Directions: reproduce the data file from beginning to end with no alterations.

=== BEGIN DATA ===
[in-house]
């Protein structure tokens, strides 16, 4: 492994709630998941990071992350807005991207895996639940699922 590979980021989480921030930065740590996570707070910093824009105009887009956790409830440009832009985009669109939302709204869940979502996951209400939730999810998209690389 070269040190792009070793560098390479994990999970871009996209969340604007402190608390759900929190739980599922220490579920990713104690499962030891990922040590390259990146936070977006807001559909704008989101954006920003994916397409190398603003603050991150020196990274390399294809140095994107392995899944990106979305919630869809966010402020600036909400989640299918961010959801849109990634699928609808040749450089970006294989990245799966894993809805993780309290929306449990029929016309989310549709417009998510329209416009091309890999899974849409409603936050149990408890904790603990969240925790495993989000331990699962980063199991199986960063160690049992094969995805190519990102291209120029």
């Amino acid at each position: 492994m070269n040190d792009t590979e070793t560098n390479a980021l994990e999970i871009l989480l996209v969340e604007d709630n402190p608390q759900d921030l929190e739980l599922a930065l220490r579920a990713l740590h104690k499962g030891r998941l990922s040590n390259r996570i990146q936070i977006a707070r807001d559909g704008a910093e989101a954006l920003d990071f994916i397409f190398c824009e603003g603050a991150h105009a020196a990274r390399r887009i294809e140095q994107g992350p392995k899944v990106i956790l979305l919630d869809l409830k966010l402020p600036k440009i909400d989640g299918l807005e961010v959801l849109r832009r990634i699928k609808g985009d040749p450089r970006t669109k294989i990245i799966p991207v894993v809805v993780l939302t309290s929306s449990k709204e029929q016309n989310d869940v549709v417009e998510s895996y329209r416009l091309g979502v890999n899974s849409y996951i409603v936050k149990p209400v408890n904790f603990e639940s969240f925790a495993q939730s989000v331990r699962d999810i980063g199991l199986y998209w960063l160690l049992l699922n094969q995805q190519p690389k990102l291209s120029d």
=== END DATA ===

[in-house]
């Protein structure tokens, strides 16, 4: 492994709630998941990071992350807005991207895996639940699922 590979980021989480921030930065740590996570707070910093824009105009887009956790409830440009832009985009669109939302709204869940979502996951209400939730999810998209690389 070269040190792009070793560098390479994990999970871009996209969340604007402190608390759900929190739980599922220490579920990713104690499962030891990922040590390259990146936070977006807001559909704008989101954006920003994916397409190398603003603050991150020196990274390399294809140095994107392995899944990106979305919630869809966010402020600036909400989640299918961010959801849109990634699928609808040749450089970006294989990245799966894993809805993780309290929306449990029929016309989310549709417009998510329209416009091309890999899974849409409603936050149990408890904790603990969240925790495993989000331990699962980063199991199986960063160690049992094969995805190519990102291209120029």
């Amino acid at each position: 492994m070269n040190d792009t590979e070793t560098n390479a980021l994990e999970i871009l989480l996209v969340e604007d709630n402190p608390q759900d921030l929190e739980l599922a930065l220490r579920a990713l740590h104690k499962g030891r998941l990922s040590n390259r996570i990146q936070i977006a707070r807001d559909g704008a910093e989101a954006l920003d990071f994916i397409f190398c824009e603003g603050a991150h105009a020196a990274r390399r887009i294809e140095q994107g992350p392995k899944v990106i956790l979305l919630d869809l409830k966010l402020p600036k440009i909400d989640g299918l807005e961010v959801l849109r832009r990634i699928k609808g985009d040749p450089r970006t669109k294989i990245i799966p991207v894993v809805v993780l939302t309290s929306s449990k709204e029929q016309n989310d869940v549709v417009e998510s895996y329209r416009l091309g979502v890999n899974s849409y996951i409603v936050k149990p209400v408890n904790f603990e639940s969240f925790a495993q939730s989000v331990r699962d999810i980063g199991l199986y998209w960063l160690l049992l699922n094969q995805q190519p690389k990102l291209s120029d």